The customer isn't always right, says Avaap CMO Dr. Craig Joseph: 3 questions on gaining physician buy-in, health IT misconceptions and the new patient experience

In this special Speaker Series, Becker's Healthcare caught up with Craig Joseph, MD, CMO of Avaap, an IT services and solutions provider for organizations that use Infor and Epic enterprise software applications.

Dr. Joseph will speak during the Becker's Hospital Review 4th Annual Health IT + Revenue Cycle Conference on "Why the Best CIOs May Be Missing the Biggest Revenue Opportunity," at 1:45 p.m. Wednesday, Sept. 19. Learn more about the event and register to attend in Chicago.

Question: How does your organization gain physician buy-in when it is implementing a new technology or solution?

Dr. Craig Joseph: When working with physicians to implement some new EHR functionality or a different way to communicate with clinical staff, I always focus on three things to gain buy-in: transparency, honesty and context. It's essential that the project team, and executive team for that matter, be fully transparent about what the new technology brings to the table. This means good, bad and indifferent. Doctors are smart people; they'll see through attempts at hiding high-tech warts. So, I bring any of these front-and-center right at the beginning. With transparency comes honesty: Few projects or tech implementations are perfect or fully beneficial to all involved parties. I recommend dealing with these issues forthrightly; attempts to pull the wool over physicians' eyes never succeed. Lastly, I think context is essential so that the doctors understand that a particular decision may not benefit their specialty, but may be very helpful to the ED staff or primary care physicians. When they see the big picture, they'll often be much more understanding and flexible.

Q: What's the biggest misconception about health IT?

CJ: I'm going to take this up a level and tell you what I think is the biggest misconception in IT generally: The customer is always right. No, no they're not. I've seen many healthcare IT projects go off the rails or not fully succeed because the project team asked the doctors and nurses what they wanted and then gave it to them. I'm a big believer in the theories and principles of usability. There is science about how humans interact with technology; hence, we on the IT side often know the answer to questions we commonly pose to end users. If we know the answer, we should not ask the question. If you think about it, the IT analyst is the subject matter expert when it comes to implementing tech, not the physician. I liken this to imagining an anesthesiologist asking her patient in the pre-op area how she'd like to have her anesthesia induced. That would be a crazy question, but this is what we do in IT everyday. What actually happens in the pre-op bay is that the physician tells the patient, "Based on your history and my experience and learnings, I plan to anesthetize you this way. There are other ways, but they're not as good because of this and that. Should we move forward with my recommendation?" I try to get my IT folks to approach implementation of technology in the same way: "This is how the technology should work and why we think that. There are other options, but they're not as good because of this and that. Should we move forward at this point, or did we miss something during our discovery process?"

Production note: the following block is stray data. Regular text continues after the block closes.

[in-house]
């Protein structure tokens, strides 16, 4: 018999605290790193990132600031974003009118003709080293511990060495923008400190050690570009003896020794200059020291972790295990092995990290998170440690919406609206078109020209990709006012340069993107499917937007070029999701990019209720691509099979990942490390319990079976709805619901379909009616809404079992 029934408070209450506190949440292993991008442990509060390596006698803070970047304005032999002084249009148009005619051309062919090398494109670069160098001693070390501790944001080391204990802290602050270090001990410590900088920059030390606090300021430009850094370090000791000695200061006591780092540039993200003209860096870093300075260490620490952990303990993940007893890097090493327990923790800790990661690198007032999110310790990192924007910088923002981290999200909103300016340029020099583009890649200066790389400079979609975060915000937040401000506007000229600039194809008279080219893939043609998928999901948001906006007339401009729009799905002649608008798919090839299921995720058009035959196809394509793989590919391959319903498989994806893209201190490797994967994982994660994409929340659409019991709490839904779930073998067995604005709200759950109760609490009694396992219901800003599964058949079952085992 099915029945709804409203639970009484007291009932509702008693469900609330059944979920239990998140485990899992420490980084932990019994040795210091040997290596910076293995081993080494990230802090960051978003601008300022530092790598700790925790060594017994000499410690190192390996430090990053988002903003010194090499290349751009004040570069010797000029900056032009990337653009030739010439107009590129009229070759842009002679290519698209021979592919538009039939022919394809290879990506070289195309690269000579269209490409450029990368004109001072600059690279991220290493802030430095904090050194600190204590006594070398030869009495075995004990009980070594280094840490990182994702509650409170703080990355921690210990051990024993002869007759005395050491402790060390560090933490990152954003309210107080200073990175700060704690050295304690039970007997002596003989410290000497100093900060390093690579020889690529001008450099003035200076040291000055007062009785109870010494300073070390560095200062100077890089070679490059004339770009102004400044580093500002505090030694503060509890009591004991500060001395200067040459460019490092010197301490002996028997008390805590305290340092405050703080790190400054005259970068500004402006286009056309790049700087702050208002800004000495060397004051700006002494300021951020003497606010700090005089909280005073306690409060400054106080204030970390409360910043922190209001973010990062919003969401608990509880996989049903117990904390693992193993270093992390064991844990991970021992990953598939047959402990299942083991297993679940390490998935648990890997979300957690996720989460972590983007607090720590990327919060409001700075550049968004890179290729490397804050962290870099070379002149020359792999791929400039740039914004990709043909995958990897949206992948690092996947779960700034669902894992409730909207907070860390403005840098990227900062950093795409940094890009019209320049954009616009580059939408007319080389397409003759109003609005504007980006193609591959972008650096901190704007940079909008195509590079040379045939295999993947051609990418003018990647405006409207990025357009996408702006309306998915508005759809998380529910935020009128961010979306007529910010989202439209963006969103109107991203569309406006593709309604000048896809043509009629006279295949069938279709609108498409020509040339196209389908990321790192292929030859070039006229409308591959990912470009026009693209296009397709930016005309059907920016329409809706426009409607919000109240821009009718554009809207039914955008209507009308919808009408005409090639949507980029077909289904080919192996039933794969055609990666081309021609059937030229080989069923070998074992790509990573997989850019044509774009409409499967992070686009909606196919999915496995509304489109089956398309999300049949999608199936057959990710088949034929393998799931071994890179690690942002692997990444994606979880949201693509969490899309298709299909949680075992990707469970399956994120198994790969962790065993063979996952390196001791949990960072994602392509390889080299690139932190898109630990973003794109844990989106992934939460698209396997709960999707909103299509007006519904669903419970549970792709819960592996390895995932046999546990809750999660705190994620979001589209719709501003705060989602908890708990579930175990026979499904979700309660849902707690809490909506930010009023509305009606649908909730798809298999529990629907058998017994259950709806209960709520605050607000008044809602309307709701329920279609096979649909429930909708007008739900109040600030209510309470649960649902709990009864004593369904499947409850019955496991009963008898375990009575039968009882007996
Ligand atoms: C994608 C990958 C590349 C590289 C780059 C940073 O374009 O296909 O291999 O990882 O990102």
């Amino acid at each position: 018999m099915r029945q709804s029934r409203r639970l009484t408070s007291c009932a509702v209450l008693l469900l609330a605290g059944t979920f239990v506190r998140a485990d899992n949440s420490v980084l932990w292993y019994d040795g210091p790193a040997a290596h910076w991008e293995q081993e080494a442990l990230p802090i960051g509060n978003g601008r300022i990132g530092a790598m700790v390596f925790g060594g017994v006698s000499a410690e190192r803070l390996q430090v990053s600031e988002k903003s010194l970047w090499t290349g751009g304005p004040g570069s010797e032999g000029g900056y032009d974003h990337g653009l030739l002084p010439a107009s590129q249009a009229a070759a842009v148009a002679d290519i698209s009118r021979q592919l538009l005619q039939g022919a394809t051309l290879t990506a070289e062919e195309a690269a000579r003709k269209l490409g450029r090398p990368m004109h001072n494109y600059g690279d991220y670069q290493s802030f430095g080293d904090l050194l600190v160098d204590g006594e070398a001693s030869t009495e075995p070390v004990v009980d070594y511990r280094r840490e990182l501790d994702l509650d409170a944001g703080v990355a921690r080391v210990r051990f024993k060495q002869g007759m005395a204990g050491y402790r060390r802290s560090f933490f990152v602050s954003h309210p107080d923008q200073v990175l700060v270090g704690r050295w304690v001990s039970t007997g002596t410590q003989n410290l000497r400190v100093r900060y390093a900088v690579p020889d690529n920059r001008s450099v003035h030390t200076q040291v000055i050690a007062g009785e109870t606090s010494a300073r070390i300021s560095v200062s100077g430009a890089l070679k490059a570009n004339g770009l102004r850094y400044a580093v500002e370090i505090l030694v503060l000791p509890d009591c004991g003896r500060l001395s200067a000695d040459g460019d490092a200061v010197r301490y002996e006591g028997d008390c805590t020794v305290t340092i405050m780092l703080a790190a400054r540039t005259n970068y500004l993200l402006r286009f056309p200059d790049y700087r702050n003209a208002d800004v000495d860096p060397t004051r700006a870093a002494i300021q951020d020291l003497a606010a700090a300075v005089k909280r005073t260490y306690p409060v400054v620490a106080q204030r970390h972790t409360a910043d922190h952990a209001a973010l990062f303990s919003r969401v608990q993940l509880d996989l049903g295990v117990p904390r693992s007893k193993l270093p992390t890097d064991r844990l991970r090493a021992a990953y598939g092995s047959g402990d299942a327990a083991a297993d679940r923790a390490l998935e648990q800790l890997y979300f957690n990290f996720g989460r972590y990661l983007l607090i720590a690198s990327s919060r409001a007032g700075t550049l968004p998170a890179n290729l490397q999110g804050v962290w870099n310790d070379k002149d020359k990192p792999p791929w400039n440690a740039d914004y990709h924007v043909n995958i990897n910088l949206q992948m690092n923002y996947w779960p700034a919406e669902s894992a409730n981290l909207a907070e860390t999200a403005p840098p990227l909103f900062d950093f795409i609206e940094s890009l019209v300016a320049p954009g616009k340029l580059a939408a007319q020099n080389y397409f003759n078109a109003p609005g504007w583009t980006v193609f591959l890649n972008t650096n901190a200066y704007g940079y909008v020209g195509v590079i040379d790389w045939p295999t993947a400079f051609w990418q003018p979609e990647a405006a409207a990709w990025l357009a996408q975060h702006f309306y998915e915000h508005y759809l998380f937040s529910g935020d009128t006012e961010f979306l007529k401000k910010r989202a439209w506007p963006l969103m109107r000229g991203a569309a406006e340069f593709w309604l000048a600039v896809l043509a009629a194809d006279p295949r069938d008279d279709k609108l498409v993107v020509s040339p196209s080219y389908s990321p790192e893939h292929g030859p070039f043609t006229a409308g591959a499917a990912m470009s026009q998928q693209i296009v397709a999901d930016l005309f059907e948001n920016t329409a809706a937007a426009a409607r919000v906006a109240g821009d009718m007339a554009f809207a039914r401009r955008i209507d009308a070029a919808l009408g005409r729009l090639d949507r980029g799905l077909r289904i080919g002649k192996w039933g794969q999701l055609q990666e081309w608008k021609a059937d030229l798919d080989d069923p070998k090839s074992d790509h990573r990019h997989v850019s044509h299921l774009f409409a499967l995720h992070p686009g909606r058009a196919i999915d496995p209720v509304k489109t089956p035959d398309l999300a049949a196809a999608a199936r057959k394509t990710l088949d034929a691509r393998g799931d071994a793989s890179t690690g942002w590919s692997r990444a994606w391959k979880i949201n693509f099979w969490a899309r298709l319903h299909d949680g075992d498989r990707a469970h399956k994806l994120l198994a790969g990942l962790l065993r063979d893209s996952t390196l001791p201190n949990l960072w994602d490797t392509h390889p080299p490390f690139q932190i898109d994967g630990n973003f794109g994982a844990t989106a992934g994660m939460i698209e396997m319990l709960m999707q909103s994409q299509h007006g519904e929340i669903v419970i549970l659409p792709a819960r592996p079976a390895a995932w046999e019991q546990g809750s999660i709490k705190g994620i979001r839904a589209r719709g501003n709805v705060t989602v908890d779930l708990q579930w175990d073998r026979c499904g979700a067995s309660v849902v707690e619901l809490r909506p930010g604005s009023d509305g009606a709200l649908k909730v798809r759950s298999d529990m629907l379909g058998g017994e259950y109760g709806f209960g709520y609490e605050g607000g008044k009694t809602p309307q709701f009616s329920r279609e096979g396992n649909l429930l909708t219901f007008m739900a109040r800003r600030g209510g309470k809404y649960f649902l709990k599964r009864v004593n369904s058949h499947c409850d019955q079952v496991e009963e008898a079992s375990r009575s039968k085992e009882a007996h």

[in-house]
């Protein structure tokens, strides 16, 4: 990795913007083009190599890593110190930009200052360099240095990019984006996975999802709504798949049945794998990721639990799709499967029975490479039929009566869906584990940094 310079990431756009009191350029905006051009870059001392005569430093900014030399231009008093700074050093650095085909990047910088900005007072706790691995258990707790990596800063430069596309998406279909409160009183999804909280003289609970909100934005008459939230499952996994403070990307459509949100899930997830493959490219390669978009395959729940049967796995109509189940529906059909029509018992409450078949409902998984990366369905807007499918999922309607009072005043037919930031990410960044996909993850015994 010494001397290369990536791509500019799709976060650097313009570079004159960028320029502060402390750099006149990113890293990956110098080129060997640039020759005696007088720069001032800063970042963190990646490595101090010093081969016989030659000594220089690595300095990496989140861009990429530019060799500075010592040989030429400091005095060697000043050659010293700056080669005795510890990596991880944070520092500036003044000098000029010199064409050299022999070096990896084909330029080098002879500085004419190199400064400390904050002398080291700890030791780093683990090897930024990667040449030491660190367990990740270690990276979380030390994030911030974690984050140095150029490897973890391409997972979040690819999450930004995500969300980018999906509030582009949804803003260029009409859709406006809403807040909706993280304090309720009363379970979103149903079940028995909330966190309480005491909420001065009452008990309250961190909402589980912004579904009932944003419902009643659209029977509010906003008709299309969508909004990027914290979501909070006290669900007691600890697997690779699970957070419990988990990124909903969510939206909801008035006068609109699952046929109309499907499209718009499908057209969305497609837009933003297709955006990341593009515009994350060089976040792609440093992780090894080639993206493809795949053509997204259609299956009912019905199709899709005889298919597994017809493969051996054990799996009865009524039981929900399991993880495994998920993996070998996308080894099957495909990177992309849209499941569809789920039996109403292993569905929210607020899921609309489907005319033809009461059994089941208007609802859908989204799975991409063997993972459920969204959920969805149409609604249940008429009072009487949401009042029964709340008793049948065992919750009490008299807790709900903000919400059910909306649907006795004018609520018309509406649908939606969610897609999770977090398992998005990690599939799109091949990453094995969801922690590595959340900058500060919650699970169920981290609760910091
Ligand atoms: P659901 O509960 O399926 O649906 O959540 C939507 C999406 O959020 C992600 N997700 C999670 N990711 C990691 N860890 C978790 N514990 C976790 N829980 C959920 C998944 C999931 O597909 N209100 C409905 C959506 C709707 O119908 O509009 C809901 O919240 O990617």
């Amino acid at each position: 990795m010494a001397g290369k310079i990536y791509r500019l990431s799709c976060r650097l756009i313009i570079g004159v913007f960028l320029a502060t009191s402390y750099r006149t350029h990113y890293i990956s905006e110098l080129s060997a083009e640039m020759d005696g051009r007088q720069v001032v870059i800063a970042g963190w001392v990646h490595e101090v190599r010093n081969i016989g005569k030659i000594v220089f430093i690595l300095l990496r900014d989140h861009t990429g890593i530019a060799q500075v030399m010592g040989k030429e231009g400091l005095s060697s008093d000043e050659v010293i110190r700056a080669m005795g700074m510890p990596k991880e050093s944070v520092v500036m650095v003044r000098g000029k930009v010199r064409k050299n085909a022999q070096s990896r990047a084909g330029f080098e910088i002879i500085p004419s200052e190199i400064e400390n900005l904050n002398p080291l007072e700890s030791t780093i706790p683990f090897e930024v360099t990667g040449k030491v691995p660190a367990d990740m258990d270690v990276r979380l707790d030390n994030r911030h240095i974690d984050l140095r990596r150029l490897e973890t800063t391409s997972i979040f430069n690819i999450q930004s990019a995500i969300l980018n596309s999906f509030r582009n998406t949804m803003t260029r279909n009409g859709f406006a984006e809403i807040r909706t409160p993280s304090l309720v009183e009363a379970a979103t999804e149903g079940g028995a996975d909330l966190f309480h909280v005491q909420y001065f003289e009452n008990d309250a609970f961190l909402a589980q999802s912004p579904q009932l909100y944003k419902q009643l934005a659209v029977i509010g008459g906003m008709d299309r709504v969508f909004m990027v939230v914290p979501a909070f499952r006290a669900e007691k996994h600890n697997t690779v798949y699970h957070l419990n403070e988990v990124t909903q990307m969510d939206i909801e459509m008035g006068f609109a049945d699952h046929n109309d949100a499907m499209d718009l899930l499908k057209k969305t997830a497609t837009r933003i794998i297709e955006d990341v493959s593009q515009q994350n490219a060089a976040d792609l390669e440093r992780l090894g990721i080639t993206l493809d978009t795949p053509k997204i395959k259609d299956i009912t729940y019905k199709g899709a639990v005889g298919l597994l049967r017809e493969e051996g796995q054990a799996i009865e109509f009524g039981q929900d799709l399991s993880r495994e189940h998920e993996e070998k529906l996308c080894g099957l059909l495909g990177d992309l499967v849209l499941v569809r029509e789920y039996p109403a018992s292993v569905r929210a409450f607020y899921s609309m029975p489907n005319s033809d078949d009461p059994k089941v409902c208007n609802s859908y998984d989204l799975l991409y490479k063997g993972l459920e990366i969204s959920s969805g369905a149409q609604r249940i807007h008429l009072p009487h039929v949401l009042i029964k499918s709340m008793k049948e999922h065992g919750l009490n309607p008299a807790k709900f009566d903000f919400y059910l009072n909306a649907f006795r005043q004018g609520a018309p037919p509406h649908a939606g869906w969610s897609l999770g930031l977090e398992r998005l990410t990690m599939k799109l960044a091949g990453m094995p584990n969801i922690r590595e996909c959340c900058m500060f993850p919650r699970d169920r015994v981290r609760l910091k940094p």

Q: In the past 12 months, how have you adapted to new patient experience expectations in the age of consumerism?

CJ: I'm excited about consumerism. I see it as a way to help focus decisions that hospitals and healthcare systems make, especially around healthcare IT. We often ask questions like, "How will this affect the doctors?" or "Which option will most easily get approved by our compliance folks?" But until recently, I rarely heard "How will this decision impact the patient experience?" That question is omnipresent now, and that's a good thing. Frankly, I don't see many formal or procedural changes in how we do what we do with respect to consumerism, so adaptation isn't so much at the forefront. What is more important, though, is that leaders are taking patient experience into consideration at the onset of the project. How the patient interacts with the health system and what they think about dealing with us is the first question we ask, not the last.

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